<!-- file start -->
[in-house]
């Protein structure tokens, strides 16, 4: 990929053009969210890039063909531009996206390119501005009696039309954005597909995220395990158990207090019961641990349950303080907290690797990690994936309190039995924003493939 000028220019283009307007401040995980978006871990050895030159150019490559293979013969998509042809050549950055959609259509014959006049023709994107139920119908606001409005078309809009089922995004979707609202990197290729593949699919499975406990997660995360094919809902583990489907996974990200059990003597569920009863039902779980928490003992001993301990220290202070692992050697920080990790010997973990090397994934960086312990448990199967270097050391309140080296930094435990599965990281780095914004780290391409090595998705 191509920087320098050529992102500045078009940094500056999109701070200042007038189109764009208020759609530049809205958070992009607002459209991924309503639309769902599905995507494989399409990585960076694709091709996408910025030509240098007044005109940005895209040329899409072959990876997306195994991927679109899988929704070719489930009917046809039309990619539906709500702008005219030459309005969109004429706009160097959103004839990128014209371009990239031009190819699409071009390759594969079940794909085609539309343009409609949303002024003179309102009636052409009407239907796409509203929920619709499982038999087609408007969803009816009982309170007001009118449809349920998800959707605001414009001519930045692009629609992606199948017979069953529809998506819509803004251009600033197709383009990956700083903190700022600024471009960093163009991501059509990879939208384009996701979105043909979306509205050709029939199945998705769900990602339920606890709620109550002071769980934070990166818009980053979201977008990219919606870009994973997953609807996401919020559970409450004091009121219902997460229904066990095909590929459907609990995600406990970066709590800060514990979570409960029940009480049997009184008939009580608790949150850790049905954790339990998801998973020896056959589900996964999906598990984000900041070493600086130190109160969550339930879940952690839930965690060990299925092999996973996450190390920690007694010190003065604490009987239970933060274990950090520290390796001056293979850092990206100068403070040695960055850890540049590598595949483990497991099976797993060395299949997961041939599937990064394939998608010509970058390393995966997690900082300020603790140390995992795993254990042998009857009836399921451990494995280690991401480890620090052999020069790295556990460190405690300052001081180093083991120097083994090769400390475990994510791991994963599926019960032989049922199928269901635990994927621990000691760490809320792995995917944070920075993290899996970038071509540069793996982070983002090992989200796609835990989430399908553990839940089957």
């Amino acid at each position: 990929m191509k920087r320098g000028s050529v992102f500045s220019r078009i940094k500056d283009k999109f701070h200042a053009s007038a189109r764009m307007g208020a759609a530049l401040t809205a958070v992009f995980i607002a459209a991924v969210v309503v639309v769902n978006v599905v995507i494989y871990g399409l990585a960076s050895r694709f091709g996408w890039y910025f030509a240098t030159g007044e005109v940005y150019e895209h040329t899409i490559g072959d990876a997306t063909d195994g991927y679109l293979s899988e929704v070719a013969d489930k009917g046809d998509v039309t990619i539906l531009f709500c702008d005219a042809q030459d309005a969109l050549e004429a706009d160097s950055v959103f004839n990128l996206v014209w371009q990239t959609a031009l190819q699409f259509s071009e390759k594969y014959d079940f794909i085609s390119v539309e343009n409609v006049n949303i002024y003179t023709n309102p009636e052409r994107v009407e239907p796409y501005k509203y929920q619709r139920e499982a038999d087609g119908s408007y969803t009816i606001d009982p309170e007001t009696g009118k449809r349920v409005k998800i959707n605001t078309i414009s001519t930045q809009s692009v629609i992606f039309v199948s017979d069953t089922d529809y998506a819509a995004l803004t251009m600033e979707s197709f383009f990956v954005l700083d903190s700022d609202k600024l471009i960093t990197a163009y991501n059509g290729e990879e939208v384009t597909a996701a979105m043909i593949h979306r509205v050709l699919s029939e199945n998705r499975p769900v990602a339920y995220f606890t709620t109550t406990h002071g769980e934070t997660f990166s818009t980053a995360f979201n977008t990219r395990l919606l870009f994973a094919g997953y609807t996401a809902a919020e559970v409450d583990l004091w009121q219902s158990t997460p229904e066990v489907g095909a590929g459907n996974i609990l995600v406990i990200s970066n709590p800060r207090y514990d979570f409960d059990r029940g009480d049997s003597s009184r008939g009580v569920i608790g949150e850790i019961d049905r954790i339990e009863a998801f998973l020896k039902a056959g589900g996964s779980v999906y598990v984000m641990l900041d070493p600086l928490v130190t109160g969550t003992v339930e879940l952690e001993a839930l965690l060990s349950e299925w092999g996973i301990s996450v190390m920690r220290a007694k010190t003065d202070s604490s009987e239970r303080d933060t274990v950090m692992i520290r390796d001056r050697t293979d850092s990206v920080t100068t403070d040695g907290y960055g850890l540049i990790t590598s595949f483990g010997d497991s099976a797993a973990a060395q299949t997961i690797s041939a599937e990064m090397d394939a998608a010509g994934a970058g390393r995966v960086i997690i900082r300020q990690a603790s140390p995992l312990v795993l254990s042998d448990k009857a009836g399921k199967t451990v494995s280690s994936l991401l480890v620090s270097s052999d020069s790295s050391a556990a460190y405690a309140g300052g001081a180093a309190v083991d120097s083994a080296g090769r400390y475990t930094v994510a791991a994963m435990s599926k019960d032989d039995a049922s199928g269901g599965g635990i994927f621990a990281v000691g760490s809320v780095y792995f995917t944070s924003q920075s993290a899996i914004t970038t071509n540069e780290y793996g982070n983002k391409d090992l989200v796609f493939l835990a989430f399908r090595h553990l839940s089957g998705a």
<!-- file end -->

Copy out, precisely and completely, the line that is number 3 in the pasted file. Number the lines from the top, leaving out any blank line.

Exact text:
């Amino acid at each position: 990929m191509k920087r320098g000028s050529v992102f500045s220019r078009i940094k500056d283009k999109f701070h200042a053009s007038a189109r764009m307007g208020a759609a530049l401040t809205a958070v992009f995980i607002a459209a991924v969210v309503v639309v769902n978006v599905v995507i494989y871990g399409l990585a960076s050895r694709f091709g996408w890039y910025f030509a240098t030159g007044e005109v940005y150019e895209h040329t899409i490559g072959d990876a997306t063909d195994g991927y679109l293979s899988e929704v070719a013969d489930k009917g046809d998509v039309t990619i539906l531009f709500c702008d005219a042809q030459d309005a969109l050549e004429a706009d160097s950055v959103f004839n990128l996206v014209w371009q990239t959609a031009l190819q699409f259509s071009e390759k594969y014959d079940f794909i085609s390119v539309e343009n409609v006049n949303i002024y003179t023709n309102p009636e052409r994107v009407e239907p796409y501005k509203y929920q619709r139920e499982a038999d087609g119908s408007y969803t009816i606001d009982p309170e007001t009696g009118k449809r349920v409005k998800i959707n605001t078309i414009s001519t930045q809009s692009v629609i992606f039309v199948s017979d069953t089922d529809y998506a819509a995004l803004t251009m600033e979707s197709f383009f990956v954005l700083d903190s700022d609202k600024l471009i960093t990197a163009y991501n059509g290729e990879e939208v384009t597909a996701a979105m043909i593949h979306r509205v050709l699919s029939e199945n998705r499975p769900v990602a339920y995220f606890t709620t109550t406990h002071g769980e934070t997660f990166s818009t980053a995360f979201n977008t990219r395990l919606l870009f994973a094919g997953y609807t996401a809902a919020e559970v409450d583990l004091w009121q219902s158990t997460p229904e066990v489907g095909a590929g459907n996974i609990l995600v406990i990200s970066n709590p800060r207090y514990d979570f409960d059990r029940g009480d049997s003597s009184r008939g009580v569920i608790g949150e850790i019961d049905r954790i339990e009863a998801f998973l020896k039902a056959g589900g996964s779980v999906y598990v984000m641990l900041d070493p600086l928490v130190t109160g969550t003992v339930e879940l952690e001993a839930l965690l060990s349950e299925w092999g996973i301990s996450v190390m920690r220290a007694k010190t003065d202070s604490s009987e239970r303080d933060t274990v950090m692992i520290r390796d001056r050697t293979d850092s990206v920080t100068t403070d040695g907290y960055g850890l540049i990790t590598s595949f483990g010997d497991s099976a797993a973990a060395q299949t997961i690797s041939a599937e990064m090397d394939a998608a010509g994934a970058g390393r995966v960086i997690i900082r300020q990690a603790s140390p995992l312990v795993l254990s042998d448990k009857a009836g399921k199967t451990v494995s280690s994936l991401l480890v620090s270097s052999d020069s790295s050391a556990a460190y405690a309140g300052g001081a180093a309190v083991d120097s083994a080296g090769r400390y475990t930094v994510a791991a994963m435990s599926k019960d032989d039995a049922s199928g269901g599965g635990i994927f621990a990281v000691g760490s809320v780095y792995f995917t944070s924003q920075s993290a899996i914004t970038t071509n540069e780290y793996g982070n983002k391409d090992l989200v796609f493939l835990a989430f399908r090595h553990l839940s089957g998705a």